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If you want to know what hell looks like just take a look at the recent pictures of the carnage in Gaza. It might be comforting to say that this has nothing to do with us in Israel, but this would only be another of the many escapist delusions that capture Israeli minds so frequently. Not only will the Hamas takeover in Gaza affect us in the years to come, but there is little doubt that Israel's flawed policy in past years bears a good share of the responsibility for what is happening there now. These Israeli policies were no doubt motivated by the best of intentions - a desire to arrive at peace and do justice to the Palestinians - but as is well known, the road to hell is paved with good intentions.

Who likes to be told "I told you so"? Most certainly not those like Yossi Beilin and Avraham (Avrum) Burg and the other politicians of their dovish circle who have for years advocated negotiations with the Palestine Liberation Organization and concessions to the PLO and who have consistently called for an end to what they keep calling the occupation of Judea, Samaria and Gaza.

It all started in Oslo 15 years ago. The arch-terrorist, the man who invented the hijacking of passenger aircraft and who ordered the murder of Israeli athletes at the Munich Olympic games, was hailed by some Israelis as a freedom-fighter with whom it was said we must negotiate and make peace.

"You make peace with your enemies" was the insane slogan repeated endlessly to justify this foolish course of action. And thus, at the conclusion of the negotiations in Oslo begun by amateur meddlers in international diplomacy, Yasser Arafat and his gang of corrupt terrorists were brought in from Tunis and imposed on the Palestinian population in most of Judea, Samaria and Gaza. (Israel left Gaza then, and not, as the advocates of disengagement have falsely claimed, at the time of the uprooting of the settlers in Gush Katif in August 2005).

A straight line connects Arafat's corrupt rule and his support for acts of terror against Israel's civilian population to the Hamas takeover in Gaza. Just connect the dots. They start with the Oslo Accords and pass through Ehud Barak's decision in 2000 to abandon Israel's security zone in southern Lebanon and betray Israel's long-time allies in the South Lebanon Army. It was not only Hezbollah leader Hassan Nasrallah who then saw Israel as no more than a spider web, incapable of putting up resistance to terror. That brought on the Al Aqsa Intifada, orchestrated by Fatah and Hamas, with its terrible toll of civilian deaths.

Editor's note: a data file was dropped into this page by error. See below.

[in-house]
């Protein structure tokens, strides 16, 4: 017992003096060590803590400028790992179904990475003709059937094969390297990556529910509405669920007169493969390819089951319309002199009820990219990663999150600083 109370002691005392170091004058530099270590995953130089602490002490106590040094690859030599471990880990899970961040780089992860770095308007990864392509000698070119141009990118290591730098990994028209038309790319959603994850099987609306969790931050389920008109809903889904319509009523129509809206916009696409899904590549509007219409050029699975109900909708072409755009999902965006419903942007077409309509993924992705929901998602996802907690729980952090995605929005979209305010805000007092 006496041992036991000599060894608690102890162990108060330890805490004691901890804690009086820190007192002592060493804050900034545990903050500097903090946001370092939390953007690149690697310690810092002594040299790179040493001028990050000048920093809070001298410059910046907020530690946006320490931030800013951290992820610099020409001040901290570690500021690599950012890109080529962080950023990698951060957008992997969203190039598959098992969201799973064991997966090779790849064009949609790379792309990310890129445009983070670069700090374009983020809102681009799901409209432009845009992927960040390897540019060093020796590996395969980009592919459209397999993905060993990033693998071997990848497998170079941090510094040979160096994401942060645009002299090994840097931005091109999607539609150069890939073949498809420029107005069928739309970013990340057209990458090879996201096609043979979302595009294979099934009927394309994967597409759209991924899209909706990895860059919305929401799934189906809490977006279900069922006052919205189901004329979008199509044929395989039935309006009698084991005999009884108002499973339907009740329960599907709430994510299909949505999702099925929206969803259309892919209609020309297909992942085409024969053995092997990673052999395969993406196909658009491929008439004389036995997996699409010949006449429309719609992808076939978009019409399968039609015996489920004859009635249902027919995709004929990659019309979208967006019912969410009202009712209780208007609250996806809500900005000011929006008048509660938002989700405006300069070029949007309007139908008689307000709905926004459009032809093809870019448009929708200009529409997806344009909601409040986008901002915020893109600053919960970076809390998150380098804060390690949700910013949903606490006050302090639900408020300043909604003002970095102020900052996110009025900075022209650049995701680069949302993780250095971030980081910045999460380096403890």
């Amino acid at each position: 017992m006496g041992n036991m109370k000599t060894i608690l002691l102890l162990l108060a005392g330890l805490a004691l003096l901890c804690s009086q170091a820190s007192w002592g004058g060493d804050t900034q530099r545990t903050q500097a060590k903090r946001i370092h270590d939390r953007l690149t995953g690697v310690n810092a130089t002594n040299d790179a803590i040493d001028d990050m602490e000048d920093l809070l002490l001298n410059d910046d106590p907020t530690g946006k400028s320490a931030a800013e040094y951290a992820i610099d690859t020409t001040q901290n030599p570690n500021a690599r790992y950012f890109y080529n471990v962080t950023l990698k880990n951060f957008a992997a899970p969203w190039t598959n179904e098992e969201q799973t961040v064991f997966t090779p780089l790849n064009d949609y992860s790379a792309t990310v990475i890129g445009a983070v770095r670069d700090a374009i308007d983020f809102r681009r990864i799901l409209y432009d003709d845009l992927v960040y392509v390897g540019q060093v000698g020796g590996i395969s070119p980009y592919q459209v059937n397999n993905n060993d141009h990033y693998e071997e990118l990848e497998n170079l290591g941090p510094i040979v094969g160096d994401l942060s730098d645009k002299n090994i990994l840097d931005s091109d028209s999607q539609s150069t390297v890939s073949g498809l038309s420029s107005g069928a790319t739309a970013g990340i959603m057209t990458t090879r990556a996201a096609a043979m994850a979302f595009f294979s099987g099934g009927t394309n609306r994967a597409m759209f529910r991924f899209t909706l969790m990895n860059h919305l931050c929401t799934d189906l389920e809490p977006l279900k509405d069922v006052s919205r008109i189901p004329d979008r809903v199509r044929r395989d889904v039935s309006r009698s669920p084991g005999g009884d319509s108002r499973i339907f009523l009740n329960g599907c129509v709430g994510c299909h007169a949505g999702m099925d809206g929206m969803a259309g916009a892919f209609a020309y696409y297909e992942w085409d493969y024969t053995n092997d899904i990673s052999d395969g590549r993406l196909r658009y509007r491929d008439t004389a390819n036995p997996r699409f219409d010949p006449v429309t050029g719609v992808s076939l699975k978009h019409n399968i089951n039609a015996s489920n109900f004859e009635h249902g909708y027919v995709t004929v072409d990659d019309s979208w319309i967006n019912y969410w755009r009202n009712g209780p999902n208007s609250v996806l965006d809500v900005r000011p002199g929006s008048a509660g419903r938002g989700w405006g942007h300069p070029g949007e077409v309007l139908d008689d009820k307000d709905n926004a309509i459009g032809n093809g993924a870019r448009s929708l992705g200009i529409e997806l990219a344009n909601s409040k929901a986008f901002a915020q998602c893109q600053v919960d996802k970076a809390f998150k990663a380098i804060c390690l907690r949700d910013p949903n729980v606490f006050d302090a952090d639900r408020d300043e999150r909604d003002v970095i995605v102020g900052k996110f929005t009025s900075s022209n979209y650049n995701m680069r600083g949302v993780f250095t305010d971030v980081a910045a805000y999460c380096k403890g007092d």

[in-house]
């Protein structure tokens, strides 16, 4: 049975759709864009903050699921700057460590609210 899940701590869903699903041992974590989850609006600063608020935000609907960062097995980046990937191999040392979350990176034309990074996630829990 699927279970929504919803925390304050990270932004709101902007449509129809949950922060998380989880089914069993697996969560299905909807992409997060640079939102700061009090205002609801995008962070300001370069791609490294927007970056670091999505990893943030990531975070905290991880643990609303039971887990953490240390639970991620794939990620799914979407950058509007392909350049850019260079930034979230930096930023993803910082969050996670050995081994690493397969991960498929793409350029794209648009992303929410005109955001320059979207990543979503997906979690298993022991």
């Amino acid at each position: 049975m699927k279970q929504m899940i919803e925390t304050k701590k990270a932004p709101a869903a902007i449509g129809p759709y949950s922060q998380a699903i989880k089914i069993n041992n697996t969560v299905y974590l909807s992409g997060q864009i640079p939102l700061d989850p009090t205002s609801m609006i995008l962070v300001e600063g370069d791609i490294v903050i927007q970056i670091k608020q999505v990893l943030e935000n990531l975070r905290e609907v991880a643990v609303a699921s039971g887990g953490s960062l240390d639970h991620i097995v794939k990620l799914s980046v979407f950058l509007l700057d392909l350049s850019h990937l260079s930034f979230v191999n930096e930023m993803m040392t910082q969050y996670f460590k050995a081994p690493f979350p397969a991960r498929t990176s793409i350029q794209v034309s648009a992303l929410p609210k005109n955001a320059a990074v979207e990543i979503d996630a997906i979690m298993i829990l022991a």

And just as the Israel Defense Forces and the Shin Bet security service were about to hand the terrorists a decisive defeat, along came the Sharon government with the nonsensical idea of forcibly uprooting Israeli settlements and retreating to the Israeli-Egyptian armistice line of 1947, an idea marketed under the false slogan that "we were getting out of Gaza."

That was all the encouragement that Hamas needed to claim victory over Israel and win the Palestinian elections against the corrupt Fatah party.

As should have been expected, Israel's unilateral retreat was followed by a continuous barrage of Qassam rockets against Israeli towns and villages. Despite all this, government spokesmen, led by Tzipi Livni, kept repeating that it is Israel's aim and Israel's interest to bring about the establishment of a Palestinian State in Judea, Samaria and Gaza. Encouraged by Israel's seeming weakness, Hamas' power grew, it won the Palestinian elections, and now, in a no-holds power struggle, Hamas has taken over the entire Gaza Strip. They don't intend to stop there.

Israeli governments have been mistaken, again and again, in gauging Arab reactions to Israeli moves intended to move toward a relief of tension in the area and bring the Arabs closer to their goals as they are perceived by Israel. But to those whose goals are unlimited - the destruction of Israel - coming closer to their goal, as perceived by them, simply encourages them to intensify the struggle against Israel.

Good intentions are not enough. If not combined with a healthy dose of realism they can lead straight to hell. I don't like to say I told you so, but I told you so.